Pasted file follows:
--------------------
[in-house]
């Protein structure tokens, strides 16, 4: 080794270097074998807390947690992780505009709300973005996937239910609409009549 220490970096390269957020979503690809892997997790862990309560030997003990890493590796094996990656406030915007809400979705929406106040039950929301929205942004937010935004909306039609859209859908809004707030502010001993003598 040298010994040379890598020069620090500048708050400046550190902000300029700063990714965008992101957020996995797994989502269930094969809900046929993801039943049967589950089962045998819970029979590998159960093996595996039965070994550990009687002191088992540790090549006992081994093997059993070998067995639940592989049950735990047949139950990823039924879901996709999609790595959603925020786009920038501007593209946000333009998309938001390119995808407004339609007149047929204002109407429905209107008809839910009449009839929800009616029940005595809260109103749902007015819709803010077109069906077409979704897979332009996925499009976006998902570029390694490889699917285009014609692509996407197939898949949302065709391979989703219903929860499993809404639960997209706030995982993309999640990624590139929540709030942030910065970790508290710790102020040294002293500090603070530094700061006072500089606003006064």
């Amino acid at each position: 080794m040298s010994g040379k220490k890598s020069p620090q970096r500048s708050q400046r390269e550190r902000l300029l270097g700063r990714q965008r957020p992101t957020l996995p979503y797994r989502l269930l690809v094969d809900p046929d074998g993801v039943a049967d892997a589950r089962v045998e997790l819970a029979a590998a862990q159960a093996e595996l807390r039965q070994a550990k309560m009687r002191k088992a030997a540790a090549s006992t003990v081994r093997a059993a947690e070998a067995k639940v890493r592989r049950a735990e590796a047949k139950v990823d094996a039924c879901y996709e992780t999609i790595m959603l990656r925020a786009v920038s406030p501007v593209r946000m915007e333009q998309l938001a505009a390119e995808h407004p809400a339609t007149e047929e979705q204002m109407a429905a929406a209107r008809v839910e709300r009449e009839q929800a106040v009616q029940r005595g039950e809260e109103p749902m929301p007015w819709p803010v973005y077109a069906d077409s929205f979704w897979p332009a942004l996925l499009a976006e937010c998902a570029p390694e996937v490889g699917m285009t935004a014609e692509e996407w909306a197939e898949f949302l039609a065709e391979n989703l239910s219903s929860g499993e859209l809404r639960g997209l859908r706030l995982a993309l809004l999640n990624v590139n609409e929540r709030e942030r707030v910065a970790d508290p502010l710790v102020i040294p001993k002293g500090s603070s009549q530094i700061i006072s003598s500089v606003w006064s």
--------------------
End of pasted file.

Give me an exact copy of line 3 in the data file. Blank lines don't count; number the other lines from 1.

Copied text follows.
């Amino acid at each position: 080794m040298s010994g040379k220490k890598s020069p620090q970096r500048s708050q400046r390269e550190r902000l300029l270097g700063r990714q965008r957020p992101t957020l996995p979503y797994r989502l269930l690809v094969d809900p046929d074998g993801v039943a049967d892997a589950r089962v045998e997790l819970a029979a590998a862990q159960a093996e595996l807390r039965q070994a550990k309560m009687r002191k088992a030997a540790a090549s006992t003990v081994r093997a059993a947690e070998a067995k639940v890493r592989r049950a735990e590796a047949k139950v990823d094996a039924c879901y996709e992780t999609i790595m959603l990656r925020a786009v920038s406030p501007v593209r946000m915007e333009q998309l938001a505009a390119e995808h407004p809400a339609t007149e047929e979705q204002m109407a429905a929406a209107r008809v839910e709300r009449e009839q929800a106040v009616q029940r005595g039950e809260e109103p749902m929301p007015w819709p803010v973005y077109a069906d077409s929205f979704w897979p332009a942004l996925l499009a976006e937010c998902a570029p390694e996937v490889g699917m285009t935004a014609e692509e996407w909306a197939e898949f949302l039609a065709e391979n989703l239910s219903s929860g499993e859209l809404r639960g997209l859908r706030l995982a993309l809004l999640n990624v590139n609409e929540r709030e942030r707030v910065a970790d508290p502010l710790v102020i040294p001993k002293g500090s603070s009549q530094i700061i006072s003598s500089v606003w006064s």